Thunderstorm results in damage 2011.06.02

Written by David Green.

storm_johncoxBy DAVID GREEN

A fast-moving thunderstorm Sunday afternoon left Morenci littered with fallen trees and wires. At least two residents reported seeing rotation in clouds passing over, but there was no confirmation of a tornado.

A tornado warning was posted for Lenawee County before 5 p.m. Sunday, predicting that a severe thunderstorm showing some rotation would strike Morenci around 5:10.

The storm hit right on schedule and soon reduced visibility to near zero with blowing rain, leaves and seeds. Large limbs and trees began falling, leaving the most damage since a severe thunderstorm hit the town in May 2000.

Merlin Avis of 201 E. Locust St. said he and a neighbor both spotted a funnel cloud overhead as the storm passed through. That area of town was heavily damaged.

Starting at the intersection of N. Summit and Locust, two trees fell across Summit Street. Down the block past the Avis house, a tree was flattened and another went down at the next residence. Across the street, two large limbs fell and a utility pole snapped, dropping wires onto the ground.

Additional trees and limbs went down in the neighborhood as the storm continued east. A porch was smashed by a falling tree one block to the north on Union Street and a large maple tree toppled onto the Anne Johncox residence on Burley Street.

Morenci fire chief Chad Schisler said the damage showed the characteristics of a straight line wind and not of a tornado.

Driving was difficult with detours throughout the city, but Morenci fire department members responded to the damage quickly, clearing streets where possible and blocking streets where wires had fallen. Chains saws were heard throughout the city during the next few hours and again Monday.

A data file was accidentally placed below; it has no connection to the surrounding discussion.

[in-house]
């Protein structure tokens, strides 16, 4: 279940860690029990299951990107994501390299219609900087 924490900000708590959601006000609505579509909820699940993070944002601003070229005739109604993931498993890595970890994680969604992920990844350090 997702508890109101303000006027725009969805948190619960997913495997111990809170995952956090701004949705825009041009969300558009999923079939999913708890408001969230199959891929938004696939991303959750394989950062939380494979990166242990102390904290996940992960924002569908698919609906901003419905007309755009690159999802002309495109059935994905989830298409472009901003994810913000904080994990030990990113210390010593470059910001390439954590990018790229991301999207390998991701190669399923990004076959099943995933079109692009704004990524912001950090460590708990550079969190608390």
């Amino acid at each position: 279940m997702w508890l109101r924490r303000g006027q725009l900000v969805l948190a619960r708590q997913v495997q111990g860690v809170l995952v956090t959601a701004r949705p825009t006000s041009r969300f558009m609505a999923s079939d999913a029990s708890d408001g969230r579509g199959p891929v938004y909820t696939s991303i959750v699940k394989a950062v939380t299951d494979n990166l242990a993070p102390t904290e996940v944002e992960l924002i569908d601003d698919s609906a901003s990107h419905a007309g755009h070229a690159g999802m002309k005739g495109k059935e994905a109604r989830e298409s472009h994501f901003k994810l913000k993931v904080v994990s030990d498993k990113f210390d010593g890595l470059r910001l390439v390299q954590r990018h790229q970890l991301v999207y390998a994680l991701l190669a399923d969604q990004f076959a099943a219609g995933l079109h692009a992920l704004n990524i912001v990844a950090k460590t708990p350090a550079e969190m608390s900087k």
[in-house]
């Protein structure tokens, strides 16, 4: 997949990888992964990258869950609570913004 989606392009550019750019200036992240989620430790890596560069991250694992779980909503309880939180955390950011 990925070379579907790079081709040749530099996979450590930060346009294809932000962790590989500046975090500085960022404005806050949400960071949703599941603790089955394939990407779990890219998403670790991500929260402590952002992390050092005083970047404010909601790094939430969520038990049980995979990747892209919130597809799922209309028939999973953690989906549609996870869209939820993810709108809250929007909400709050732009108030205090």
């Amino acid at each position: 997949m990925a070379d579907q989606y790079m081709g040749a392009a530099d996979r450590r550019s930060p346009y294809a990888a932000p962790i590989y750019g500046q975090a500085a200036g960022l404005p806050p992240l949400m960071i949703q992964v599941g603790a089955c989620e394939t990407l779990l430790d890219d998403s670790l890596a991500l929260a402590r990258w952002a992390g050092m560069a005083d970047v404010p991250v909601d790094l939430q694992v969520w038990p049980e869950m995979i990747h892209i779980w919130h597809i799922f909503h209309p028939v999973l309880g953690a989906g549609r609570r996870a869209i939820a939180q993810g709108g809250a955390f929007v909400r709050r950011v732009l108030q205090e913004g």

“We worked until 2 a.m. to make sure roads were passable for a fire truck,” Schisler said. “That was our main concern.”

The department worked in cooperation with a single Consumers Energy repair person.

“He did an awesome job,” Schisler said.

Although power wasn’t restored to all customers, he helped clear streets of fallen wires.

The initial estimate Sunday night by Consumers placed the number of outages across the state at about 108,000, including 4,700 customers in Lenawee County.

Consumers repair trucks were still in town Tuesday night working to restore power to several Morenci customers.

Before the storm reached Morenci, winds knocked over several trees and dropped large branches at Harrison Lake State Park southwest of Fayette. Several camping units were damaged, but no injuries were reported.

Morenci climate observer George Isobar measured three-quarters of an inch of rain from the storm, almost as much as as what fell in a storm early Sunday morning. Isobar said that small hail also fell during Sunday’s storm.

Total precipitation for May stands at 7.04 inches, making this year the second wettest May since current records were kept in 1976. 

  • Front.splash
    Water Fun—Carter Seitz and Colson Walter take a fast trip along a plastic sliding strip while water from a sprinkler provides the lubrication. The boys took a break from tie-dyeing last week at Morenci’s Summer Recreation Program to cool off in the water.